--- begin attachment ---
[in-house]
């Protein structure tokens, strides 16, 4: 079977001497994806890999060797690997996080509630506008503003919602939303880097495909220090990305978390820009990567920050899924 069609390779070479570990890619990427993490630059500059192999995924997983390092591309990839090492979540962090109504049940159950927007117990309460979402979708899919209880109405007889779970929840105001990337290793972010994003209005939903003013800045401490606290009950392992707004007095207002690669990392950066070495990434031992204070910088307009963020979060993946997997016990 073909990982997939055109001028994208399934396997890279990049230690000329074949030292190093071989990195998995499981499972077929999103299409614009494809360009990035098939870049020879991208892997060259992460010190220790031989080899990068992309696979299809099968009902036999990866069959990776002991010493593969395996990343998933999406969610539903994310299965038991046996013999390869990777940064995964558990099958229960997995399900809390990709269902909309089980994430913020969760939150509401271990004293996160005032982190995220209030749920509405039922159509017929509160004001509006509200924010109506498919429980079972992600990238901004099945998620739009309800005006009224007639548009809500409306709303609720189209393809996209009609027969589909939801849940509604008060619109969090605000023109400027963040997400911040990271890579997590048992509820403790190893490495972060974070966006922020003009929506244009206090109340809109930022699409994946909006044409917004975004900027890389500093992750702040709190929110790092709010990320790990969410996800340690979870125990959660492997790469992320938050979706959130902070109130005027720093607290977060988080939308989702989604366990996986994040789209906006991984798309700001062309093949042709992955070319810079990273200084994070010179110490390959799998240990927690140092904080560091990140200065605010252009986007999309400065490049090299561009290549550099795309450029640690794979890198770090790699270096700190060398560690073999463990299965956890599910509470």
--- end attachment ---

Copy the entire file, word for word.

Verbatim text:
[in-house]
């Protein structure tokens, strides 16, 4: 079977001497994806890999060797690997996080509630506008503003919602939303880097495909220090990305978390820009990567920050899924 069609390779070479570990890619990427993490630059500059192999995924997983390092591309990839090492979540962090109504049940159950927007117990309460979402979708899919209880109405007889779970929840105001990337290793972010994003209005939903003013800045401490606290009950392992707004007095207002690669990392950066070495990434031992204070910088307009963020979060993946997997016990 073909990982997939055109001028994208399934396997890279990049230690000329074949030292190093071989990195998995499981499972077929999103299409614009494809360009990035098939870049020879991208892997060259992460010190220790031989080899990068992309696979299809099968009902036999990866069959990776002991010493593969395996990343998933999406969610539903994310299965038991046996013999390869990777940064995964558990099958229960997995399900809390990709269902909309089980994430913020969760939150509401271990004293996160005032982190995220209030749920509405039922159509017929509160004001509006509200924010109506498919429980079972992600990238901004099945998620739009309800005006009224007639548009809500409306709303609720189209393809996209009609027969589909939801849940509604008060619109969090605000023109400027963040997400911040990271890579997590048992509820403790190893490495972060974070966006922020003009929506244009206090109340809109930022699409994946909006044409917004975004900027890389500093992750702040709190929110790092709010990320790990969410996800340690979870125990959660492997790469992320938050979706959130902070109130005027720093607290977060988080939308989702989604366990996986994040789209906006991984798309700001062309093949042709992955070319810079990273200084994070010179110490390959799998240990927690140092904080560091990140200065605010252009986007999309400065490049090299561009290549550099795309450029640690794979890198770090790699270096700190060398560690073999463990299965956890599910509470």